The second-quarter earnings season was a tough one for a number of retailers. However, the sector has outperformed the broader market by more than 10% year to date.
Despite falling as much as 7% from its August peak, the SPDR S&P Retail (ETF) (NYSEARCA:XRT) is up 28% for the year compared with a 17% gain in the S&P 500.
Target Corporation (NYSE:TGT) is down more than 13% from its July 24 high, partially thanks to getting caught up in traders’ disappointment over
Target Corporation (NYSE:TGT) has solid technical support near the $60 midpoint of the price action of the last two years from $47 to $73.
If Target Corporation (NYSE:TGT) can break through resistance at the price gap at $68, a move back to the April to August trading channel between $68 and $72 sets up a push to new all-time highs. A breakout above $72 targets a $4 run to $76.
The $76 target is about 19% higher than recent prices, but traders who use a capital-preserving, stock substitution strategy could make triple-digit profits on a move to that level.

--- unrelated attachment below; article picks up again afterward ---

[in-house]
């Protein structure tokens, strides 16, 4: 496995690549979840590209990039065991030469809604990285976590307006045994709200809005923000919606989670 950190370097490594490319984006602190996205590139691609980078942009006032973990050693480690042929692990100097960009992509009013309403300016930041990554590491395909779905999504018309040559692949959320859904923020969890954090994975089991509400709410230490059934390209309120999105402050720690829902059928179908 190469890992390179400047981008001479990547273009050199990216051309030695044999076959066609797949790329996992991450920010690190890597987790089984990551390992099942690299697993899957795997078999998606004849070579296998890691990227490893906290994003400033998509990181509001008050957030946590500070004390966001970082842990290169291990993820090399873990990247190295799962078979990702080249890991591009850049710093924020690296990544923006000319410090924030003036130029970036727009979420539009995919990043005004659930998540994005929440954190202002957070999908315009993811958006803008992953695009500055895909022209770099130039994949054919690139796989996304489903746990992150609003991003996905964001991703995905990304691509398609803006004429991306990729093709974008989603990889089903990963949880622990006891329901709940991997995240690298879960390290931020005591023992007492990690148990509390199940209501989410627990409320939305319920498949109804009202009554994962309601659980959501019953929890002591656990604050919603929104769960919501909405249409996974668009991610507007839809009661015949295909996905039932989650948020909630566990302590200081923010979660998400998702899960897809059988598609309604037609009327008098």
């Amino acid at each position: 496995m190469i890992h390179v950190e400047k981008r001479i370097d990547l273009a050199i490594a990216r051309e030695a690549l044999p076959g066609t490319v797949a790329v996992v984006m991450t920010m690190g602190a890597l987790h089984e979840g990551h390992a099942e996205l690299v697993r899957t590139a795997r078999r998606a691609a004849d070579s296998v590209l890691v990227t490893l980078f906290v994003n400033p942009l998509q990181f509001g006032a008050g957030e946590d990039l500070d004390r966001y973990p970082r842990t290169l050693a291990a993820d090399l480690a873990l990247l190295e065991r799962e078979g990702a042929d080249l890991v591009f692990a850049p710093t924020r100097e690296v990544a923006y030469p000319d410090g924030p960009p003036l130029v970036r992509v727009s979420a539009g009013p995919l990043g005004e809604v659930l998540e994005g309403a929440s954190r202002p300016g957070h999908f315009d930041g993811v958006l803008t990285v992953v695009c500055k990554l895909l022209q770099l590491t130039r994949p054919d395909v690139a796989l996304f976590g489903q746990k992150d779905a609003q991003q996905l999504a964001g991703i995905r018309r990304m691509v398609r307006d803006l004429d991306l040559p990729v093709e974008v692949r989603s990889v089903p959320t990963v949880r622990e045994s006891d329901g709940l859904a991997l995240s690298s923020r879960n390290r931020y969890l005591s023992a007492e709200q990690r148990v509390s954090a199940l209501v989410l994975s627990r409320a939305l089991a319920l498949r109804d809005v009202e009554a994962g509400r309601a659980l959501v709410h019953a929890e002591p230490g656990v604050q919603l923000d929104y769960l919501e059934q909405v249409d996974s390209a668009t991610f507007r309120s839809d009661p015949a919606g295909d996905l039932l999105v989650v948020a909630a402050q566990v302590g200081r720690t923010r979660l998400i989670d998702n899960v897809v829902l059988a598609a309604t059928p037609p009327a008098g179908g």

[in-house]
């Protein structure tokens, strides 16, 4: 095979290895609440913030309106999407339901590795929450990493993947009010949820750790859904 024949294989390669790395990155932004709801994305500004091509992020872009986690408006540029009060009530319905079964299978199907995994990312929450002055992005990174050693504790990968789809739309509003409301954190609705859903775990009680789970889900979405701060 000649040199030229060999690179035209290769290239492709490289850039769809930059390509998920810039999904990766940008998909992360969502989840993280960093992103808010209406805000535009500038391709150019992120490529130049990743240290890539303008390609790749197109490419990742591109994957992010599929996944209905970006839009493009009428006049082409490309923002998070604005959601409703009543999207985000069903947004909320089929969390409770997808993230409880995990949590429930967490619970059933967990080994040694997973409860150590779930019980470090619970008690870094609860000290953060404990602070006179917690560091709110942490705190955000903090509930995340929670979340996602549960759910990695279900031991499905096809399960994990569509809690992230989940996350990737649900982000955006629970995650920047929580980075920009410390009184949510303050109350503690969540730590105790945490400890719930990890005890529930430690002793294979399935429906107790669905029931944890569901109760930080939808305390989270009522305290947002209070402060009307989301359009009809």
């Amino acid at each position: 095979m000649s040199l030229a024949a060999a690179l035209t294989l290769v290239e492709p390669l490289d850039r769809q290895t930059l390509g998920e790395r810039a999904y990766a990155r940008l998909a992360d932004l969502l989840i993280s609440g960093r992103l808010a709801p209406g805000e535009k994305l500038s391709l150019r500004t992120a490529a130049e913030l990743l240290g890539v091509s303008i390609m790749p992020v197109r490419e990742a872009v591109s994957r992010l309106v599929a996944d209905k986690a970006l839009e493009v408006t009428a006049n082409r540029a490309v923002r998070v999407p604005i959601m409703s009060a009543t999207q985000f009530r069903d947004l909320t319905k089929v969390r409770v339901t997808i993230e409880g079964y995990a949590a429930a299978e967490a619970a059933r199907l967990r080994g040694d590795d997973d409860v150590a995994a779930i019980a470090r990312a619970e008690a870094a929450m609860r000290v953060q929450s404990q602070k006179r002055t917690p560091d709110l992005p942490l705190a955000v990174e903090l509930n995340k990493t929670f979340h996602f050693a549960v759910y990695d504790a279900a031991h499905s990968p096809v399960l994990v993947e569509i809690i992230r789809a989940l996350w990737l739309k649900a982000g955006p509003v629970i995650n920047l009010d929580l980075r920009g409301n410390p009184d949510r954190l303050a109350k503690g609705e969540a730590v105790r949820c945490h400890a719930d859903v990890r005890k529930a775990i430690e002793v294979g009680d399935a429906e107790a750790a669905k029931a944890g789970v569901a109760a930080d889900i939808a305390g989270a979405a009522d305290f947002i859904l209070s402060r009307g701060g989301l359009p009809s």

One major advantage of using long call options rather than buying a stock outright is putting up much less capital to control 100 shares — that’s the power of leverage. But with all of the potential strike and expiration combinations, choosing an option can be a daunting task.
Simply put, you want to buy a high-probability option that has enough time to be right, so there are two rules traders should follow:
Rule One: Choose an option with a delta of 70 or above.
An option’s strike price is the level at which the options buyer has the right to purchase the underlying stock or ETF without any obligation to do so. (In reality, you rarely convert the option into shares, but rather simply sell back the option you bought to exit the trade for a gain or loss.)
It is important to buy options that pay off from a modest price move in the underlying stock or ETF rather than those that only make money on the infrequent price explosion. In-the-money options are more expensive, but they’re worth it, as your chances of success are mathematically superior to buying cheap, out-of-the-money options that rarely pay off.
The options Greek delta approximates the odds that an option will be in the money at expiration. It is a measurement of how well an option follows the movement in the underlying security. You can find an option’s delta using an options calculator, such as the one offered by the CBOE.